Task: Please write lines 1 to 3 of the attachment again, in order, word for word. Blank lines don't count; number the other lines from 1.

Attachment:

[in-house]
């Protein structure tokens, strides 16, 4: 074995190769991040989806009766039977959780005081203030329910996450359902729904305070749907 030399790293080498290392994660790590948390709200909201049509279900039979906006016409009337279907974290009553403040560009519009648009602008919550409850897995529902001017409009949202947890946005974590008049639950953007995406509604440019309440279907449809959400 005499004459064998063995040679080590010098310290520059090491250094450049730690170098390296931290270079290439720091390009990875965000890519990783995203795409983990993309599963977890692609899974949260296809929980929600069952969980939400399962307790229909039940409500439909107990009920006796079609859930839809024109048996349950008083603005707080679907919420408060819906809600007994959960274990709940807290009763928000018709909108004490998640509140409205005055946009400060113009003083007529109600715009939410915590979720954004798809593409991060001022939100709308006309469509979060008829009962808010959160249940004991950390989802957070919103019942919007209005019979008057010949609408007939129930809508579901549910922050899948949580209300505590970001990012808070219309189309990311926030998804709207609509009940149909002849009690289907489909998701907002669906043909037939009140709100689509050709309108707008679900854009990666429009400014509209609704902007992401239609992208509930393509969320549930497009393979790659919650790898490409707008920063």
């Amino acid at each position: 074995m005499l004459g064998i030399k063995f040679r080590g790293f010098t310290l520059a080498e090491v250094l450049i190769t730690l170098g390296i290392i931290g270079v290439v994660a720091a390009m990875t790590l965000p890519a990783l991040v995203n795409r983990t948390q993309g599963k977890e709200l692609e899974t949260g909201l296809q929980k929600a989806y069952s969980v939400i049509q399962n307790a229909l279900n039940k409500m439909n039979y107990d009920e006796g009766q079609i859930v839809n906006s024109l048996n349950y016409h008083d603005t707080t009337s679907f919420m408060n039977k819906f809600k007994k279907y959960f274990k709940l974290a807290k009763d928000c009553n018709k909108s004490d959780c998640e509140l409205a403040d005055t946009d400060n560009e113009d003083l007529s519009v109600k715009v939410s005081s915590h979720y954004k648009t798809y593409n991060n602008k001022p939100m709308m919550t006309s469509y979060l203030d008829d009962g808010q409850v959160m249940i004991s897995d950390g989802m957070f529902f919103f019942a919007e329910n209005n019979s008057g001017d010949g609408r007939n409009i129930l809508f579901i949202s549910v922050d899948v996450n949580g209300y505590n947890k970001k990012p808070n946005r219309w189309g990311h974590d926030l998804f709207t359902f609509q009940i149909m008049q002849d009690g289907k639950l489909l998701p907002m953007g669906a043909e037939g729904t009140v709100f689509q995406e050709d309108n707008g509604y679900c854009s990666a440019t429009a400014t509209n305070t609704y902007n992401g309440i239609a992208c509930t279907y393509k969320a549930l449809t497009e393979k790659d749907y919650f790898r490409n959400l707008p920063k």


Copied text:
[in-house]
């Protein structure tokens, strides 16, 4: 074995190769991040989806009766039977959780005081203030329910996450359902729904305070749907 030399790293080498290392994660790590948390709200909201049509279900039979906006016409009337279907974290009553403040560009519009648009602008919550409850897995529902001017409009949202947890946005974590008049639950953007995406509604440019309440279907449809959400 005499004459064998063995040679080590010098310290520059090491250094450049730690170098390296931290270079290439720091390009990875965000890519990783995203795409983990993309599963977890692609899974949260296809929980929600069952969980939400399962307790229909039940409500439909107990009920006796079609859930839809024109048996349950008083603005707080679907919420408060819906809600007994959960274990709940807290009763928000018709909108004490998640509140409205005055946009400060113009003083007529109600715009939410915590979720954004798809593409991060001022939100709308006309469509979060008829009962808010959160249940004991950390989802957070919103019942919007209005019979008057010949609408007939129930809508579901549910922050899948949580209300505590970001990012808070219309189309990311926030998804709207609509009940149909002849009690289907489909998701907002669906043909037939009140709100689509050709309108707008679900854009990666429009400014509209609704902007992401239609992208509930393509969320549930497009393979790659919650790898490409707008920063």
């Amino acid at each position: 074995m005499l004459g064998i030399k063995f040679r080590g790293f010098t310290l520059a080498e090491v250094l450049i190769t730690l170098g390296i290392i931290g270079v290439v994660a720091a390009m990875t790590l965000p890519a990783l991040v995203n795409r983990t948390q993309g599963k977890e709200l692609e899974t949260g909201l296809q929980k929600a989806y069952s969980v939400i049509q399962n307790a229909l279900n039940k409500m439909n039979y107990d009920e006796g009766q079609i859930v839809n906006s024109l048996n349950y016409h008083d603005t707080t009337s679907f919420m408060n039977k819906f809600k007994k279907y959960f274990k709940l974290a807290k009763d928000c009553n018709k909108s004490d959780c998640e509140l409205a403040d005055t946009d400060n560009e113009d003083l007529s519009v109600k715009v939410s005081s915590h979720y954004k648009t798809y593409n991060n602008k001022p939100m709308m919550t006309s469509y979060l203030d008829d009962g808010q409850v959160m249940i004991s897995d950390g989802m957070f529902f919103f019942a919007e329910n209005n019979s008057g001017d010949g609408r007939n409009i129930l809508f579901i949202s549910v922050d899948v996450n949580g209300y505590n947890k970001k990012p808070n946005r219309w189309g990311h974590d926030l998804f709207t359902f609509q009940i149909m008049q002849d009690g289907k639950l489909l998701p907002m953007g669906a043909e037939g729904t009140v709100f689509q995406e050709d309108n707008g509604y679900c854009s990666a440019t429009a400014t509209n305070t609704y902007n992401g309440i239609a992208c509930t279907y393509k969320a549930l449809t497009e393979k790659d749907y919650f790898r490409n959400l707008p920063k």